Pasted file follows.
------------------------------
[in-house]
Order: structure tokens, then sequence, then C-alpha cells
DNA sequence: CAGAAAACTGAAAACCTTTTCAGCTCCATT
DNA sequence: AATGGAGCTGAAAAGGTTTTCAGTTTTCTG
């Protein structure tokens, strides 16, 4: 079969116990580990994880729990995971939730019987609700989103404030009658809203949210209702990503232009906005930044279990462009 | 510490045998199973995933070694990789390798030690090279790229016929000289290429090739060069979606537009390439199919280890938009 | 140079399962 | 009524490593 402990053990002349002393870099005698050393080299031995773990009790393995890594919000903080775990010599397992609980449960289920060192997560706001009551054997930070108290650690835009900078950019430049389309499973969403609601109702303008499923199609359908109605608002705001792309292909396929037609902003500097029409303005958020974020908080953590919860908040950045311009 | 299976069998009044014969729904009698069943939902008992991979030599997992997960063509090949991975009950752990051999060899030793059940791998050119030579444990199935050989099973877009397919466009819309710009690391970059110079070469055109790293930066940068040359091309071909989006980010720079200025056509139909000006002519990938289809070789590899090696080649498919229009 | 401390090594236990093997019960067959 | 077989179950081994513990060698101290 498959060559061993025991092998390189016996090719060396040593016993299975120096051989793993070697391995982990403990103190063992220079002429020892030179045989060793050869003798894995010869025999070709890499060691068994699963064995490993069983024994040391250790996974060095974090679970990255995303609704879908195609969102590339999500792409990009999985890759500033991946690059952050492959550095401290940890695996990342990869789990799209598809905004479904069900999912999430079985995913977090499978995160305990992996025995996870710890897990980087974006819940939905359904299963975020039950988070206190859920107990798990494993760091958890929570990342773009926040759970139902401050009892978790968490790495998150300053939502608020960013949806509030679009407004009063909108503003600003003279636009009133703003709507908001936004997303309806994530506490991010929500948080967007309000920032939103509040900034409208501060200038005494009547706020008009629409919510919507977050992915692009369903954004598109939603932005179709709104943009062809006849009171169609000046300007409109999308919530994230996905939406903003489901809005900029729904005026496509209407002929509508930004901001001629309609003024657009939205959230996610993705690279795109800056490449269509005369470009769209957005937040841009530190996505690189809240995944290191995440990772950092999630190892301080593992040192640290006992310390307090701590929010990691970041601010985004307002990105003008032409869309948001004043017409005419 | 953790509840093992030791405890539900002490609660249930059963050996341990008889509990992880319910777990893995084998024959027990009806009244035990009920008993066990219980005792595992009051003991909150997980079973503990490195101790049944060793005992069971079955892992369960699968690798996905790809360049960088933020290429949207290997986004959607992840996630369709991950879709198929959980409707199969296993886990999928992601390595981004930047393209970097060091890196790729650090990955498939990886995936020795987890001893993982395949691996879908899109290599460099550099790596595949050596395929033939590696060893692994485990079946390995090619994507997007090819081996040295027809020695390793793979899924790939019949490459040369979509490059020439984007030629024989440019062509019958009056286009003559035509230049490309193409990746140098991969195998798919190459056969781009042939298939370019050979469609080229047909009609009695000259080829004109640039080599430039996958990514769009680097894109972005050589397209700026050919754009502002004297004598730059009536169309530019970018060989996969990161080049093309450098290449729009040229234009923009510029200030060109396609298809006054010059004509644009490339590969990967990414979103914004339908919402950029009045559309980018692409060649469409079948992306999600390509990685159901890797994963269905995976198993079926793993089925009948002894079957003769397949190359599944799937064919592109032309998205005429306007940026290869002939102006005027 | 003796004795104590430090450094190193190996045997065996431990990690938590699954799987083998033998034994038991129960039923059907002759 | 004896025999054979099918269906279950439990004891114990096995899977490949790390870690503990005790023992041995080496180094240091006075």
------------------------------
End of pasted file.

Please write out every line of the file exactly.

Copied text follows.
[in-house]
Order: structure tokens, then sequence, then C-alpha cells
DNA sequence: CAGAAAACTGAAAACCTTTTCAGCTCCATT
DNA sequence: AATGGAGCTGAAAAGGTTTTCAGTTTTCTG
């Protein structure tokens, strides 16, 4: 079969116990580990994880729990995971939730019987609700989103404030009658809203949210209702990503232009906005930044279990462009 | 510490045998199973995933070694990789390798030690090279790229016929000289290429090739060069979606537009390439199919280890938009 | 140079399962 | 009524490593 402990053990002349002393870099005698050393080299031995773990009790393995890594919000903080775990010599397992609980449960289920060192997560706001009551054997930070108290650690835009900078950019430049389309499973969403609601109702303008499923199609359908109605608002705001792309292909396929037609902003500097029409303005958020974020908080953590919860908040950045311009 | 299976069998009044014969729904009698069943939902008992991979030599997992997960063509090949991975009950752990051999060899030793059940791998050119030579444990199935050989099973877009397919466009819309710009690391970059110079070469055109790293930066940068040359091309071909989006980010720079200025056509139909000006002519990938289809070789590899090696080649498919229009 | 401390090594236990093997019960067959 | 077989179950081994513990060698101290 498959060559061993025991092998390189016996090719060396040593016993299975120096051989793993070697391995982990403990103190063992220079002429020892030179045989060793050869003798894995010869025999070709890499060691068994699963064995490993069983024994040391250790996974060095974090679970990255995303609704879908195609969102590339999500792409990009999985890759500033991946690059952050492959550095401290940890695996990342990869789990799209598809905004479904069900999912999430079985995913977090499978995160305990992996025995996870710890897990980087974006819940939905359904299963975020039950988070206190859920107990798990494993760091958890929570990342773009926040759970139902401050009892978790968490790495998150300053939502608020960013949806509030679009407004009063909108503003600003003279636009009133703003709507908001936004997303309806994530506490991010929500948080967007309000920032939103509040900034409208501060200038005494009547706020008009629409919510919507977050992915692009369903954004598109939603932005179709709104943009062809006849009171169609000046300007409109999308919530994230996905939406903003489901809005900029729904005026496509209407002929509508930004901001001629309609003024657009939205959230996610993705690279795109800056490449269509005369470009769209957005937040841009530190996505690189809240995944290191995440990772950092999630190892301080593992040192640290006992310390307090701590929010990691970041601010985004307002990105003008032409869309948001004043017409005419 | 953790509840093992030791405890539900002490609660249930059963050996341990008889509990992880319910777990893995084998024959027990009806009244035990009920008993066990219980005792595992009051003991909150997980079973503990490195101790049944060793005992069971079955892992369960699968690798996905790809360049960088933020290429949207290997986004959607992840996630369709991950879709198929959980409707199969296993886990999928992601390595981004930047393209970097060091890196790729650090990955498939990886995936020795987890001893993982395949691996879908899109290599460099550099790596595949050596395929033939590696060893692994485990079946390995090619994507997007090819081996040295027809020695390793793979899924790939019949490459040369979509490059020439984007030629024989440019062509019958009056286009003559035509230049490309193409990746140098991969195998798919190459056969781009042939298939370019050979469609080229047909009609009695000259080829004109640039080599430039996958990514769009680097894109972005050589397209700026050919754009502002004297004598730059009536169309530019970018060989996969990161080049093309450098290449729009040229234009923009510029200030060109396609298809006054010059004509644009490339590969990967990414979103914004339908919402950029009045559309980018692409060649469409079948992306999600390509990685159901890797994963269905995976198993079926793993089925009948002894079957003769397949190359599944799937064919592109032309998205005429306007940026290869002939102006005027 | 003796004795104590430090450094190193190996045997065996431990990690938590699954799987083998033998034994038991129960039923059907002759 | 004896025999054979099918269906279950439990004891114990096995899977490949790390870690503990005790023992041995080496180094240091006075």